Defining and communicating a clear workplace culture helps leaders not only mitigate errant, sporadic employee interpretations of it but also creates a unified employee experience. The risk posed when leaders aren't able to effectively articulate their cultural vision is that you'll end up with a team full of people who look, sound and think alike (likely against their own will). Such homogeneity often manifests in a narrow alignment with an organization's status quo, which is rarely a recipe for an effective, innovative, creative team -- the type leaders cultivate when they're open to opposing viewpoints.
3. Specify how your values support that ideal organizational culture in day-to-day work.
To identify and articulate how your values reinforce your workplace culture, lean on your high performers who are on the front lines with your customers. They are the ones who, through their actions, are actively building and contributing to your organization's culture every day. With their help, mock up developmental scenarios that might occur in their work environment that will help prompt other employees to speak to how they might handle that same situation.
Bear in mind, there are no right or wrong answers. The goal is to learn more about a star performer's thought process and problem-solving approach to understand how the values play out behaviorally.
A classic example is the call center agent who sometimes diverges from the company's established "best practice" of a fast resolution time in order to resolve the experience of a frustrated customer. While their key performance indicator may go down as a result, the behavior delivers on the company's brand promise of customer centricity. The exercise highlights the potential inconsistency between operational best practices and the brand's promise to customers, allowing for greater alignment in the future.
In completing this study, you'll end up with a series of tangible examples of what it looks like when an employee embodies your organization's values.
Determine whether your organization intends to sustain your existing workplace culture (while bettering it every day as it evolves) or needs a cultural transformation. To assess this, we advise leaders to bring in a third party to help audit the culture and ensure that their professed "ideal culture" will drive the employee experience and outcomes they seek. If your company is going through a cultural transformation, you will also need to consider how to bring current employees along on your journey toward your future, aspirational state.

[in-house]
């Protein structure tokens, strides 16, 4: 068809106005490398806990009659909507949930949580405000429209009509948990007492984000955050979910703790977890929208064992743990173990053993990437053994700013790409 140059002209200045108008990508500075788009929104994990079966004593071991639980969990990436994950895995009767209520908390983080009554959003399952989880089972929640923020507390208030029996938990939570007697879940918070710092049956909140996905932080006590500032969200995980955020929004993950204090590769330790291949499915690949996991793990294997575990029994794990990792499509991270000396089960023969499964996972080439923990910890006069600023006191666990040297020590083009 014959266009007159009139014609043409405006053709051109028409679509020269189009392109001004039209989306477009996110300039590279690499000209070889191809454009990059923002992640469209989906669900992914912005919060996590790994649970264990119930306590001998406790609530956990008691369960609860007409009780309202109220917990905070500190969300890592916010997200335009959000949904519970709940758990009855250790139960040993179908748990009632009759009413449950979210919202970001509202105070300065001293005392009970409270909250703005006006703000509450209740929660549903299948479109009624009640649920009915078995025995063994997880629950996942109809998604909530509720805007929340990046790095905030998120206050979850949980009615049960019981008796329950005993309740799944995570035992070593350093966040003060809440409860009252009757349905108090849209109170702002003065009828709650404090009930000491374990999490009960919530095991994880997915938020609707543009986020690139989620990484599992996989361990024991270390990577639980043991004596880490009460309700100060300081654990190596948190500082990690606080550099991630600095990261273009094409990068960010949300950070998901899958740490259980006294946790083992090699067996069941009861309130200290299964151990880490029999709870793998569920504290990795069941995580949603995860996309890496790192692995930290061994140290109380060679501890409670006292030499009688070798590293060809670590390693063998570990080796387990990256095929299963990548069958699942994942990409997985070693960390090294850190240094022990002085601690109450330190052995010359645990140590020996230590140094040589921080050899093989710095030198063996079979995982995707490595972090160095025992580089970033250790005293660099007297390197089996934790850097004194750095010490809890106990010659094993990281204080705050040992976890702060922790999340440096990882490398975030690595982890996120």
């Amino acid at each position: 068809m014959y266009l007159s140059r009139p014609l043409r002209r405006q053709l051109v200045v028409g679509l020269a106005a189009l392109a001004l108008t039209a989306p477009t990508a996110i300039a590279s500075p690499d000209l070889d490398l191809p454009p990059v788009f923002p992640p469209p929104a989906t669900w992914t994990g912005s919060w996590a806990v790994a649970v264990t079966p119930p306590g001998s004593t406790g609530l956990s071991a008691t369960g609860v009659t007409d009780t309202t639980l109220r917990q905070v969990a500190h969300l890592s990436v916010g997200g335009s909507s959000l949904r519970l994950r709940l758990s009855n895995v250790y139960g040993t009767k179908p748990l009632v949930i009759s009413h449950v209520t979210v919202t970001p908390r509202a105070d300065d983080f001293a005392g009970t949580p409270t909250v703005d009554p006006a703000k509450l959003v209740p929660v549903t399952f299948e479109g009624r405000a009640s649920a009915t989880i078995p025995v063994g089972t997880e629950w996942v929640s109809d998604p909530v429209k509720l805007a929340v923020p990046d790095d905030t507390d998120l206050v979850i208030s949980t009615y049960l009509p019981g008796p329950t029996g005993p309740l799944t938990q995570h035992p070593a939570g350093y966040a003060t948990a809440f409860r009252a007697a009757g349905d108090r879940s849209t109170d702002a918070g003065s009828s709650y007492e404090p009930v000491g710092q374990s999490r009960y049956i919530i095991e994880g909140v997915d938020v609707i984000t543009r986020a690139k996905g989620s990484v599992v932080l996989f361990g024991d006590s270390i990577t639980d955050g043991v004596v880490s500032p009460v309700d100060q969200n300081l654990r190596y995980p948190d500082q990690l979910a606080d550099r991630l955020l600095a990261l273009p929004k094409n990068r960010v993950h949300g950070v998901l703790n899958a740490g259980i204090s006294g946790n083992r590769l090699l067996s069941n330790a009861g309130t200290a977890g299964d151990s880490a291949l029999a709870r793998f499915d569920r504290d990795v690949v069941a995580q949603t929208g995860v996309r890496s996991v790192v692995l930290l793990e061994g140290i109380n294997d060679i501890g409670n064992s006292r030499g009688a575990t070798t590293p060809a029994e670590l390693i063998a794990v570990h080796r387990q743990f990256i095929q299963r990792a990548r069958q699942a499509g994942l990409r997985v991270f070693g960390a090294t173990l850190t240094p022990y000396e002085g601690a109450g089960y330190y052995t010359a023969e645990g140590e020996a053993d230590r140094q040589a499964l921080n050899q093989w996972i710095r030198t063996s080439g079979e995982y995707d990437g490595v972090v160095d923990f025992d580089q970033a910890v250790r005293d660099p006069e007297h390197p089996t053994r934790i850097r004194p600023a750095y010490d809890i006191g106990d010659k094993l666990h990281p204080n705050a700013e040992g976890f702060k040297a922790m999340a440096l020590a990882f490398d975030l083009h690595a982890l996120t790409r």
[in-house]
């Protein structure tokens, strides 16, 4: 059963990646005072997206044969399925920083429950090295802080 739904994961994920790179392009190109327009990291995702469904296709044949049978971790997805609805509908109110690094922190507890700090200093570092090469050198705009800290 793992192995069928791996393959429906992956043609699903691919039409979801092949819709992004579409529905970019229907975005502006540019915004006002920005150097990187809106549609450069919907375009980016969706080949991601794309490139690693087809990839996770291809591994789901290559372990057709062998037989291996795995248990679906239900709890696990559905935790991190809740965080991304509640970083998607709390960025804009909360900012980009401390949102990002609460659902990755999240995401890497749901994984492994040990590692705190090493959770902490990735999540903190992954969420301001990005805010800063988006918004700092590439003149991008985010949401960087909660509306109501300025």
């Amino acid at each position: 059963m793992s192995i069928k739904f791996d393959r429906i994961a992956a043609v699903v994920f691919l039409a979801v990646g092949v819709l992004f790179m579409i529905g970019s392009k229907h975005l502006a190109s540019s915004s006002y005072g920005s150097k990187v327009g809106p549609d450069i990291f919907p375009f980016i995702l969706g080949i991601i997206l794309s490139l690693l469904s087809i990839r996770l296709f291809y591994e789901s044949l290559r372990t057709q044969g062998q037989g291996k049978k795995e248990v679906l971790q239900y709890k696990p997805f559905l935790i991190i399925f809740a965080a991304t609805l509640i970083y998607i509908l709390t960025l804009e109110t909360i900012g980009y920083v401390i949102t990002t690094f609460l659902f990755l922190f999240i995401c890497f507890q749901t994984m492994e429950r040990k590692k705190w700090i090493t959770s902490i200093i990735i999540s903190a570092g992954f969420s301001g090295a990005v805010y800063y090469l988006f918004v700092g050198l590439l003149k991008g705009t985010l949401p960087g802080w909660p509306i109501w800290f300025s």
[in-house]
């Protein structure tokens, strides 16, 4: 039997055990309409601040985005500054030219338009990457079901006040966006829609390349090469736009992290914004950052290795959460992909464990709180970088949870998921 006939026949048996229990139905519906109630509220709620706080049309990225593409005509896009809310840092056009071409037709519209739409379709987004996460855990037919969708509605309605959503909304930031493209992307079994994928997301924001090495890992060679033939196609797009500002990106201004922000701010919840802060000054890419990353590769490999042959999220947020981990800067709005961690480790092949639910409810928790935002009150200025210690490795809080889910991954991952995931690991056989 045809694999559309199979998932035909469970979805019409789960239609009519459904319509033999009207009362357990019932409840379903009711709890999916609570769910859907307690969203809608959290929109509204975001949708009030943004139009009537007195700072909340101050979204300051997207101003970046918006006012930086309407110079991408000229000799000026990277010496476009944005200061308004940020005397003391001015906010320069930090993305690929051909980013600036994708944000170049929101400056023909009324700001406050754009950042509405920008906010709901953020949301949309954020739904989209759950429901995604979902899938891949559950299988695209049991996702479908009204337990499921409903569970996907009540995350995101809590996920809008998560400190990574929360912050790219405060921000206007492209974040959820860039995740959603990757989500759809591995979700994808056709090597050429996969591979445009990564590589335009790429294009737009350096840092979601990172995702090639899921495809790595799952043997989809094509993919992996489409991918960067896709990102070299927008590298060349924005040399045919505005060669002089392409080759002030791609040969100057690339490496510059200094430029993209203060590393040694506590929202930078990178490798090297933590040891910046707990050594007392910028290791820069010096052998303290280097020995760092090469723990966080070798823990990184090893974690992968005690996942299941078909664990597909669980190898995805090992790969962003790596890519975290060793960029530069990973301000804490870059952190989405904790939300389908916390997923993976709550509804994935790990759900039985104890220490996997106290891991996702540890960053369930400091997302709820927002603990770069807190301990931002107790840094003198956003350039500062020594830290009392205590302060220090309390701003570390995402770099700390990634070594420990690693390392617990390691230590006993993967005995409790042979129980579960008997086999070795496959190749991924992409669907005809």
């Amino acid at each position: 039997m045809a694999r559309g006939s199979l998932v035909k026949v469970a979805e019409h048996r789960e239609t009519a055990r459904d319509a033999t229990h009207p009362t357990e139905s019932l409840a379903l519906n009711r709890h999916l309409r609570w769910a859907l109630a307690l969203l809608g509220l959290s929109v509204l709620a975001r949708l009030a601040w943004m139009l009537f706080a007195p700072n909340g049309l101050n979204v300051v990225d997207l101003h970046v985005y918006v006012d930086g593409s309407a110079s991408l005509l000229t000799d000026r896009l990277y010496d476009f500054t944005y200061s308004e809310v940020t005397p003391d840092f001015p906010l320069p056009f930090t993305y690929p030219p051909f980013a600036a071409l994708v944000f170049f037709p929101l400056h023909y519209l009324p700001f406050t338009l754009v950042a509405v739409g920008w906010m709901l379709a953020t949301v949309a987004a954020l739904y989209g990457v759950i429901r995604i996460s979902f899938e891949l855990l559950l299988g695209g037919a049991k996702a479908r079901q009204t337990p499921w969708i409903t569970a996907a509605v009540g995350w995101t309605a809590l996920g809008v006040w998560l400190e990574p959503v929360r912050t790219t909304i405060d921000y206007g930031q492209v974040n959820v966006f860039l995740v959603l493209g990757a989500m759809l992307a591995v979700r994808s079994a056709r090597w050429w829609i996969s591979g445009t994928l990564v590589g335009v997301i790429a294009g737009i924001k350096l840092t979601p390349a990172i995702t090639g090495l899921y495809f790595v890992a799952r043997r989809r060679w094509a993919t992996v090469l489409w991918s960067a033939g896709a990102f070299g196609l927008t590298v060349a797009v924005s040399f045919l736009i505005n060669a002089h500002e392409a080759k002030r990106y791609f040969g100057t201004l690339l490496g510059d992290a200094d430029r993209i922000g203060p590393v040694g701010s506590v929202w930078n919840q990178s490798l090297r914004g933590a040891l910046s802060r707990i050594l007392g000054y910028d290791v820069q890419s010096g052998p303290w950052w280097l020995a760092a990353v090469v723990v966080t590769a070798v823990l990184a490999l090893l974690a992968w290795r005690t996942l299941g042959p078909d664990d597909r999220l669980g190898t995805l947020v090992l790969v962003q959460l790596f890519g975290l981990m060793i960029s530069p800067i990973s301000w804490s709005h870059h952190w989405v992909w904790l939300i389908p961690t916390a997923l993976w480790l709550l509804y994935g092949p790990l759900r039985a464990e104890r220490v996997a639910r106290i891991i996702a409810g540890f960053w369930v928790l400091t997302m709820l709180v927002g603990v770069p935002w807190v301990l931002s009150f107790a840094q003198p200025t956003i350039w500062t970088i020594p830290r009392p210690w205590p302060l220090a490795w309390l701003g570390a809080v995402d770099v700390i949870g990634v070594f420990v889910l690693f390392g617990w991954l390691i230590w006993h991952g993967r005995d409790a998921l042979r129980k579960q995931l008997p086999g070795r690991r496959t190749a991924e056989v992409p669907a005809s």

Culture is always aspirational, always evolving.
Every employee in your organization either brings your workplace closer to your aspired culture or detracts from it.
By investing time in objectively auditing your organizational culture, you are taking the first step toward unleashing the potential of your people.
Remember that it's your managers who are on the front lines (even amid today's unique workplace challenges), influencing your organization's cultural potential locally and collectively. By conveying a clear and consistent culture, you equip managers to embody desired values and coach employees to do the same. In turn, you can see improvements in business outcomes while ensuring that your workplace moves ever toward inclusivity and a thriving work environment regardless of where the work gets done.
The best company culture is the one that allows your people to succeed:
- Talk to a culture expert to discover whether you need to sustain or transform your current culture.
- Download Building a High-Development Culture Through Your Employee Engagement Strategy to create a high-development culture driven by engagement.